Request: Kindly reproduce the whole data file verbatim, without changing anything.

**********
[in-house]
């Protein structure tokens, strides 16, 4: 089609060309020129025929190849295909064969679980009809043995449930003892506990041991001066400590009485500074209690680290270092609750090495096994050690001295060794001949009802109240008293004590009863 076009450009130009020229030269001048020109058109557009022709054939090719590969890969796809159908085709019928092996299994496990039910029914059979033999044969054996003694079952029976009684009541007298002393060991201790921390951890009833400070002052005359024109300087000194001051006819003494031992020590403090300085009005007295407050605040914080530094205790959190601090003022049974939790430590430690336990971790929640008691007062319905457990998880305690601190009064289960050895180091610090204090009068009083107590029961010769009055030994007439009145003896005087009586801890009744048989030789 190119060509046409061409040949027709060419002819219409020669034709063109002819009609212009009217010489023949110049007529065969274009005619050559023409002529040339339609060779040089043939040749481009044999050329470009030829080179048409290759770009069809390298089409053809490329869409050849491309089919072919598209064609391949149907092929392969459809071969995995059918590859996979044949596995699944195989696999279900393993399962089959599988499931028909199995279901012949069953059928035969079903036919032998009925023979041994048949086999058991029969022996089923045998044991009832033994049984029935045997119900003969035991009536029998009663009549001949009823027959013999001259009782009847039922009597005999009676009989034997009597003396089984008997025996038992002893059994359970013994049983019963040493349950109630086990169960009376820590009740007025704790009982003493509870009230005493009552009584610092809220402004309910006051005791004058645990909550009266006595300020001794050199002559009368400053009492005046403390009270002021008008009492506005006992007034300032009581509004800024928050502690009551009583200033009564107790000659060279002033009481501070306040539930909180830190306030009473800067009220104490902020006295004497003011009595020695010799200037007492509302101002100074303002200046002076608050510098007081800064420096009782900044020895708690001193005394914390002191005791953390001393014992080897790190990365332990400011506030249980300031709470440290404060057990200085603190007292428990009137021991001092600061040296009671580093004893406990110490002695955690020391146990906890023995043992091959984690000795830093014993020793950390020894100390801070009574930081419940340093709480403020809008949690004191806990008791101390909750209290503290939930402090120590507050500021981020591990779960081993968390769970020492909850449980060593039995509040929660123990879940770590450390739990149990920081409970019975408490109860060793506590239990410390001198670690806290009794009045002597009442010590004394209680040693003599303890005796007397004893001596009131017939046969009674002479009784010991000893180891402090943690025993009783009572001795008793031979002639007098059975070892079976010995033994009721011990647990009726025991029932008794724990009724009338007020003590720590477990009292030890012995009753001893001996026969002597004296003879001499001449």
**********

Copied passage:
[in-house]
């Protein structure tokens, strides 16, 4: 089609060309020129025929190849295909064969679980009809043995449930003892506990041991001066400590009485500074209690680290270092609750090495096994050690001295060794001949009802109240008293004590009863 076009450009130009020229030269001048020109058109557009022709054939090719590969890969796809159908085709019928092996299994496990039910029914059979033999044969054996003694079952029976009684009541007298002393060991201790921390951890009833400070002052005359024109300087000194001051006819003494031992020590403090300085009005007295407050605040914080530094205790959190601090003022049974939790430590430690336990971790929640008691007062319905457990998880305690601190009064289960050895180091610090204090009068009083107590029961010769009055030994007439009145003896005087009586801890009744048989030789 190119060509046409061409040949027709060419002819219409020669034709063109002819009609212009009217010489023949110049007529065969274009005619050559023409002529040339339609060779040089043939040749481009044999050329470009030829080179048409290759770009069809390298089409053809490329869409050849491309089919072919598209064609391949149907092929392969459809071969995995059918590859996979044949596995699944195989696999279900393993399962089959599988499931028909199995279901012949069953059928035969079903036919032998009925023979041994048949086999058991029969022996089923045998044991009832033994049984029935045997119900003969035991009536029998009663009549001949009823027959013999001259009782009847039922009597005999009676009989034997009597003396089984008997025996038992002893059994359970013994049983019963040493349950109630086990169960009376820590009740007025704790009982003493509870009230005493009552009584610092809220402004309910006051005791004058645990909550009266006595300020001794050199002559009368400053009492005046403390009270002021008008009492506005006992007034300032009581509004800024928050502690009551009583200033009564107790000659060279002033009481501070306040539930909180830190306030009473800067009220104490902020006295004497003011009595020695010799200037007492509302101002100074303002200046002076608050510098007081800064420096009782900044020895708690001193005394914390002191005791953390001393014992080897790190990365332990400011506030249980300031709470440290404060057990200085603190007292428990009137021991001092600061040296009671580093004893406990110490002695955690020391146990906890023995043992091959984690000795830093014993020793950390020894100390801070009574930081419940340093709480403020809008949690004191806990008791101390909750209290503290939930402090120590507050500021981020591990779960081993968390769970020492909850449980060593039995509040929660123990879940770590450390739990149990920081409970019975408490109860060793506590239990410390001198670690806290009794009045002597009442010590004394209680040693003599303890005796007397004893001596009131017939046969009674002479009784010991000893180891402090943690025993009783009572001795008793031979002639007098059975070892079976010995033994009721011990647990009726025991029932008794724990009724009338007020003590720590477990009292030890012995009753001893001996026969002597004296003879001499001449």